Mental health funding, TennCare coverage waiver are special session priorities

Published 1:51 pm Thursday, August 17, 2023

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The Center Square

When a special session on public safety begins Aug. 21, Gov. Bill Lee will call for increased spending to help grow and retain mental health professionals in the state along with requesting matching federal funds for Medicaid to cover mental health and substance use disorders.

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That, along with accurate reporting and sharing of criminal records and felonies were mentioned in an overview of the legislative special session call. But a red flag law that is included in the potential scope of the special session was not part of Lee’s legislative and budget priorities for the session.

That temporary mental health order of protection proposal received blowback from many of Lee’s Republican colleagues and interest groups.

“As our nation faces evolving public safety threats, Tennessee remains vigilant and is taking continued action to protect communities while preserving the constitutional rights of law-abiding citizens,” Lee said in a statement. “In the months leading up to the public safety special session, we have listened to Tennesseans and worked with members of the General Assembly to identify thoughtful, practical measures to strengthen public safety across our state, including steps to support law enforcement, address mental health, prevent violent crime and stop human trafficking.”

Members of the Covenant Families Action Fund, made up of members of Nashville’s Covenant School community where six were shot and killed in a school shooting earlier this year, commended some of Lee’s announced plan.

“Covenant Families Action Fund applauds the focus on mental health, but believes that fully funding mental health professionals and improving the usability of the system for youth and their families must remain the top priority,” the group said in a statement. “The call includes the possibility for the secure storage of firearms. Provided that there is training and flexibility on enforcement, this could be a crucial step on firearm reform.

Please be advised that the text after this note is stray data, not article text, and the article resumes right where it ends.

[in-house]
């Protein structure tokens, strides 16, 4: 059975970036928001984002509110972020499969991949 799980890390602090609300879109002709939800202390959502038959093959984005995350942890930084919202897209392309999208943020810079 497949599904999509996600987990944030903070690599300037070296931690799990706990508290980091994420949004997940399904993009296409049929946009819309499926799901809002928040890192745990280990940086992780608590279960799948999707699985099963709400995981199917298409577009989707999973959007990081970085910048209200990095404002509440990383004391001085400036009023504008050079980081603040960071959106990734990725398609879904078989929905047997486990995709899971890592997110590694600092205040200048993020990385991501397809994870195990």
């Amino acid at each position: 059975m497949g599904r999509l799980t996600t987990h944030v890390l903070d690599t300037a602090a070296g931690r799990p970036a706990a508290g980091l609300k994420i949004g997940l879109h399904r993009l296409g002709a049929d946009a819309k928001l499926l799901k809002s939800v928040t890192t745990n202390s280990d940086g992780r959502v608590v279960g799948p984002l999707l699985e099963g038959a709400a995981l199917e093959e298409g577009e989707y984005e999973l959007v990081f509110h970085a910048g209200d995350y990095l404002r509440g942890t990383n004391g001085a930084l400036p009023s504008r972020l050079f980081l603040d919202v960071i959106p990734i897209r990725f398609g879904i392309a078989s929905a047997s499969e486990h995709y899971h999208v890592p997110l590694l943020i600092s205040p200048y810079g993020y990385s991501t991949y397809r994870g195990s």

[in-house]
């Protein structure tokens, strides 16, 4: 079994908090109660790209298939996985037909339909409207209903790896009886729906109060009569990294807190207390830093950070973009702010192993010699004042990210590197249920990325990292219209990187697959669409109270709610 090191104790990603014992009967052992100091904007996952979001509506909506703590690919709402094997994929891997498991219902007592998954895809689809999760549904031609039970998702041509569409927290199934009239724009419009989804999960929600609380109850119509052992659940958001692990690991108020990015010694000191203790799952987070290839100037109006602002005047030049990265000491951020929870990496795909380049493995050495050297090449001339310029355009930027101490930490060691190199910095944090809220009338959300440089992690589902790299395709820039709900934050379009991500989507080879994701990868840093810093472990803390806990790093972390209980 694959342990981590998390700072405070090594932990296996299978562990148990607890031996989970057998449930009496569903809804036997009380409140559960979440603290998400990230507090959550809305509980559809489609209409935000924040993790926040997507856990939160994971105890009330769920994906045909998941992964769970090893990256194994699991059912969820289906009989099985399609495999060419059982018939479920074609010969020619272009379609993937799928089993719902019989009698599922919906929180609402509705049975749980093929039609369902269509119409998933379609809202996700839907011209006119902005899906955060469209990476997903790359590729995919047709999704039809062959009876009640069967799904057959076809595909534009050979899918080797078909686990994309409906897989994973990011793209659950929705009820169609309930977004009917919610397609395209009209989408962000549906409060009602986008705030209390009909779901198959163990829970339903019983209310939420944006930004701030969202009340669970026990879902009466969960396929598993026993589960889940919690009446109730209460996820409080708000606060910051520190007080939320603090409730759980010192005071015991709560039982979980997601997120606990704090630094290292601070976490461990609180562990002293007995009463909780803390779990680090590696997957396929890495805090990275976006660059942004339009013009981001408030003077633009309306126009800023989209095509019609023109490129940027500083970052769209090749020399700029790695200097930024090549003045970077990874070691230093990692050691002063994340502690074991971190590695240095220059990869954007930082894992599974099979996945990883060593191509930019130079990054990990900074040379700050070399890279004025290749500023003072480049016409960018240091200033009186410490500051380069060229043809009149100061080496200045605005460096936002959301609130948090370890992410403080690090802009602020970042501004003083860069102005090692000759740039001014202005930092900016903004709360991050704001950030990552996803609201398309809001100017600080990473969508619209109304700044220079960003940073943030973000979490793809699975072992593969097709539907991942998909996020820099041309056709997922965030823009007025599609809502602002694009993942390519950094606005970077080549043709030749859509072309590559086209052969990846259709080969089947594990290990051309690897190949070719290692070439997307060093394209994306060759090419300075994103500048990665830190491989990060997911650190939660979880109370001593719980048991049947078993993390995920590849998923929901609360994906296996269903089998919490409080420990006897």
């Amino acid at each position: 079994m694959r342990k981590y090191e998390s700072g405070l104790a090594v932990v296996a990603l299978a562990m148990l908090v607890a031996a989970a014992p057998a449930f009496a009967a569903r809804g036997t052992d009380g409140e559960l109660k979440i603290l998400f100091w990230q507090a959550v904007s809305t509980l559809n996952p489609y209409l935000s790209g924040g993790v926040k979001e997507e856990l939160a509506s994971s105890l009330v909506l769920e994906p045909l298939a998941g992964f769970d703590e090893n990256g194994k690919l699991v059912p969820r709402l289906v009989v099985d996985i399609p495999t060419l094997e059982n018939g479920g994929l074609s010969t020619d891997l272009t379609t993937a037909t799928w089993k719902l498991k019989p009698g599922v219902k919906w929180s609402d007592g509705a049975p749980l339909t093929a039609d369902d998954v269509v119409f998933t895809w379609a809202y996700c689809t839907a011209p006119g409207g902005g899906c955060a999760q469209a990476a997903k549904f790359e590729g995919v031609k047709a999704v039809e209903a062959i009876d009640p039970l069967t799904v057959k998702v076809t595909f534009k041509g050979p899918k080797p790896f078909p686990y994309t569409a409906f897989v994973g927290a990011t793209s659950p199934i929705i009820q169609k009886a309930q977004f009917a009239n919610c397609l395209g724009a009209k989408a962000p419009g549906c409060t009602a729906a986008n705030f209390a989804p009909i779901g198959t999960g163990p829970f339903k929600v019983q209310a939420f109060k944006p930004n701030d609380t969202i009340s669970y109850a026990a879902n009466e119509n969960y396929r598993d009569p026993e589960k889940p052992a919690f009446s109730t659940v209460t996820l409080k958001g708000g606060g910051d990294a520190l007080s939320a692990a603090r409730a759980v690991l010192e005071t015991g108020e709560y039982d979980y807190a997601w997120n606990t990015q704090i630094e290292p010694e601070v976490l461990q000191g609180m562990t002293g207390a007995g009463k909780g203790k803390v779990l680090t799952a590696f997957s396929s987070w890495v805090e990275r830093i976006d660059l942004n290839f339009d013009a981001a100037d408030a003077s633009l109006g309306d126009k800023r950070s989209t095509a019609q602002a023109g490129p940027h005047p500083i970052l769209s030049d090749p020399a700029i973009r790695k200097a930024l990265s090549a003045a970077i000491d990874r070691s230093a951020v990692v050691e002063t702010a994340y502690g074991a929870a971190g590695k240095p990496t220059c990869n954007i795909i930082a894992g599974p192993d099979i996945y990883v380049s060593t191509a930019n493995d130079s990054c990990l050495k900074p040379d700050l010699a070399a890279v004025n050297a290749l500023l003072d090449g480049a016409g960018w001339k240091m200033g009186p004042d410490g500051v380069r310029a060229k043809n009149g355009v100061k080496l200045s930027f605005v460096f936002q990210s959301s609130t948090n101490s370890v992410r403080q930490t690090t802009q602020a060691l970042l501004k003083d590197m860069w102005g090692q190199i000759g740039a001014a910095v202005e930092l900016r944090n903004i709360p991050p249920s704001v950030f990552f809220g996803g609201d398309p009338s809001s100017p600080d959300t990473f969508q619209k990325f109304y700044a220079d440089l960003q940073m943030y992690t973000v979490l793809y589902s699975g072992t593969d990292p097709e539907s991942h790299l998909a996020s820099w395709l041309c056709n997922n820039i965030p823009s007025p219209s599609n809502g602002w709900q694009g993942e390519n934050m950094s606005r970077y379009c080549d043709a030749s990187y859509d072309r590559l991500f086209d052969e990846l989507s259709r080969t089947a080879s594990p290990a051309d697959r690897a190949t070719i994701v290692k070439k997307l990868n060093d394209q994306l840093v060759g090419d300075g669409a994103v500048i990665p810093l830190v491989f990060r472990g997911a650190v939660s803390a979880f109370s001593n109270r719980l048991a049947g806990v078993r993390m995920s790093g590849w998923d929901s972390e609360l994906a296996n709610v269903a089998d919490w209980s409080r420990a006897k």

The group said it also supports strengthening the state’s background check system and hopes that the red flag law that Lee previously proposed would be fully considered.

Tennessee’s Democratic leaders spoke out against the call, saying it doesn’t go far enough on proposing gun control legislation.

Lee’s proclamation closes door on much gun-safety legislation, but it opens door wide open to a wide range of harmful bills on issues no one asked for or wants, says Democratic Caucus Chair John Ray Clemmons, D-Nashville.

Lee’s seven listed priorities were:

• Codification of a 72-hour crime record reporting law that began as an emergency order.

• A TennCare mental health coverage waiver for federal matching funds.

• Funding programs to promote and retain mental health professionals.

• Expanding access to mental health care..

• Collecting DNA from felons at time of arrest.

• Directing the Tennessee Bureau of Investigation to create a detailed human trafficking report.

• Promoting safe storage of firearms in the state.

The Tennessee Faith and Freedom Coalition, meanwhile, commended Lee for making human trafficking a priority in the call.

“Gov. Lee and his staff could not have been truer to their word and have included in both the call and list of administration legislative priorities an important step in our mutual quest to eradicate child and human trafficking,” the group wrote in a statement. “We very much appreciate Gov. Lee’s efforts in the areas of child and human trafficking, and we look forward to continuing to working with him in the future to stop this scourge.”